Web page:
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Spanish festival study reveals Covid surge

A study of music festivals in Spain this summer has identified higher-than-expected transmission rates of Covid-19.

The Catalan health department looked at data from the Vida, Canet Rock and Cruïlla events and found much higher transmission rates than expected.

The research found that 2,279 attendees among the 50,000 who attended the three festivals contracted the virus. Officials said this figure is 76% more than the cases recorded in a control group and 58% more than what was expected.

The study found that 466 attendees of Vida, 956 of Carnet Rock and 857 of Cruïlla tested positive for the virus in the two weeks following the concerts. In a control group, the number of cases detected on the same dates of the events was 197, 525 and 571, respectively.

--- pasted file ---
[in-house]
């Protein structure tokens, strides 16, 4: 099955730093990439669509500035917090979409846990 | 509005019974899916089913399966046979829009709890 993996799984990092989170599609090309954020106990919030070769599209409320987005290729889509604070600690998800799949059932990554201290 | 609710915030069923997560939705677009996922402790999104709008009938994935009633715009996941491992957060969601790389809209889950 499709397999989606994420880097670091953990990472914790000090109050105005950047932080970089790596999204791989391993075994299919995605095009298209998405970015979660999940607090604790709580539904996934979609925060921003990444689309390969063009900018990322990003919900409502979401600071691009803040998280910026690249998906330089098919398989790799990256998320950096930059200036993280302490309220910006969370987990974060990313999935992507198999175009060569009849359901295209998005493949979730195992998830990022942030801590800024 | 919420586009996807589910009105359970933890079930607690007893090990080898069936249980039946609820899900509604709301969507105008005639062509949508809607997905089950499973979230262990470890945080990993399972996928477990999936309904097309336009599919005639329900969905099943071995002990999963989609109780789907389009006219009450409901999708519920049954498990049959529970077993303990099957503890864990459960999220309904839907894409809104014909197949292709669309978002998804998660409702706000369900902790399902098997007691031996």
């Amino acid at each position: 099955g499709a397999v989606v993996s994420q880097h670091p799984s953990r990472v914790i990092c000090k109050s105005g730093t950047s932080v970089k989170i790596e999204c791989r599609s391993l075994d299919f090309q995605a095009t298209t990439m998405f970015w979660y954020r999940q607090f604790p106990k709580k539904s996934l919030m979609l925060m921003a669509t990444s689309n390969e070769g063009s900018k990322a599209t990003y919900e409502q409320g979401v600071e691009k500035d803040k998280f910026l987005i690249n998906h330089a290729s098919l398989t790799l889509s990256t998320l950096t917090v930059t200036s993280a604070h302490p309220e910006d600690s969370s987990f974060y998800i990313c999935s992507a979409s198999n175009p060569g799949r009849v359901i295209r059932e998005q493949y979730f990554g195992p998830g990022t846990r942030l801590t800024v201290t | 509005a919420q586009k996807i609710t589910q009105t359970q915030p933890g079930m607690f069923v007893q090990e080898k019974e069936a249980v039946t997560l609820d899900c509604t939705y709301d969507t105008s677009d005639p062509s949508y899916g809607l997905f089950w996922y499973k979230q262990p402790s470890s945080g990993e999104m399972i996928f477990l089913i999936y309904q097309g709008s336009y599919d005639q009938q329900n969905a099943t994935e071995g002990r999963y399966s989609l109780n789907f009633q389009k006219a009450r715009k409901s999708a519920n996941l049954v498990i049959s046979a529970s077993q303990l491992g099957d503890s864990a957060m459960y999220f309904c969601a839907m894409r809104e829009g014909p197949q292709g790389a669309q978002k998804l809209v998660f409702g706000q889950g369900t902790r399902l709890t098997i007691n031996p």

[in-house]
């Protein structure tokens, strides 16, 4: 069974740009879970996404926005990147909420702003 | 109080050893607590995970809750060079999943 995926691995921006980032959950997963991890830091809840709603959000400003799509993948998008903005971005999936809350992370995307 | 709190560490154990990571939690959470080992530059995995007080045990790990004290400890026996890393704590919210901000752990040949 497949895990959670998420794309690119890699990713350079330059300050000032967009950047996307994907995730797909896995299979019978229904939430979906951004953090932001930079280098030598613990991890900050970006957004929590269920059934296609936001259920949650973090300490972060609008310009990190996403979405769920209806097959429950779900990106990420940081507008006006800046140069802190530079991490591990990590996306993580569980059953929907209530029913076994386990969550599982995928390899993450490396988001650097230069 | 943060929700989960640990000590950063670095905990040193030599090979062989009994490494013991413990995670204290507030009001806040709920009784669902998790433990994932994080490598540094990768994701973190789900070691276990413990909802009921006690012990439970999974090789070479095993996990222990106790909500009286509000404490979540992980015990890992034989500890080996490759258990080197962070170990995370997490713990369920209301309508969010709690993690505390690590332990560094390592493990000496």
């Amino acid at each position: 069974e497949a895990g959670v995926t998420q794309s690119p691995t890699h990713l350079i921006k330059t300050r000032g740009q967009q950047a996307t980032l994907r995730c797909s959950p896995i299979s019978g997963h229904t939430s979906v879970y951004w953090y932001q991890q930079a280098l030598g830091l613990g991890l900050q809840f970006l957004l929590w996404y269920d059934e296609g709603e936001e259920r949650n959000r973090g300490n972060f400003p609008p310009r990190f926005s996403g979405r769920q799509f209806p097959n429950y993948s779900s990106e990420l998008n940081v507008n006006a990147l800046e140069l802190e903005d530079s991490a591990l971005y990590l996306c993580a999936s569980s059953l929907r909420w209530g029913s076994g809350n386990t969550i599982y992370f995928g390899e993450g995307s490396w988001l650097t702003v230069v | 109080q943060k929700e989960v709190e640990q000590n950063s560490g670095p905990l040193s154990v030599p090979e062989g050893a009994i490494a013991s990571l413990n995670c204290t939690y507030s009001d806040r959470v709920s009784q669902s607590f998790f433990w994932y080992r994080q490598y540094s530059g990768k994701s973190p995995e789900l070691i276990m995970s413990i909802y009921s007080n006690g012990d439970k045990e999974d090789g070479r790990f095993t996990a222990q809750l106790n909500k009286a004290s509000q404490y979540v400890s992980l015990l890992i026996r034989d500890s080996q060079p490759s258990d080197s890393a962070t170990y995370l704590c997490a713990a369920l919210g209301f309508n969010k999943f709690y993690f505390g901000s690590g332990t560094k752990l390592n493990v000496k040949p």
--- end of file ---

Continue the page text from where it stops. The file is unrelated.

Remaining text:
The study expected that a maximum of 1,437 infections would be recorded after the music festivals, but this was exceeded by 842, bringing the total number of cases to 2,279.

Carme Cabezas, the Catalan Secretary of Public Health, admitted that music events “have had an effect” on transmission. But she added: “With 842 more cases than what was expected, we can’t say they have been superspreader events.”

Festival-goers at the three events were required to present a negative Covid-19 test and wear a face mask at all times. However, with positive tests rapidly growing in the region in July, Catalan health chief Josep Maria Argimon said some weeks ago that they should not have been allowed to go ahead.

“I have been self-critical. We don’t know if these events have been superspreaders or not yet, but they did convey an idea of normality that was not what we had to convey at that moment,” he told El Pais before the results of the study were released.

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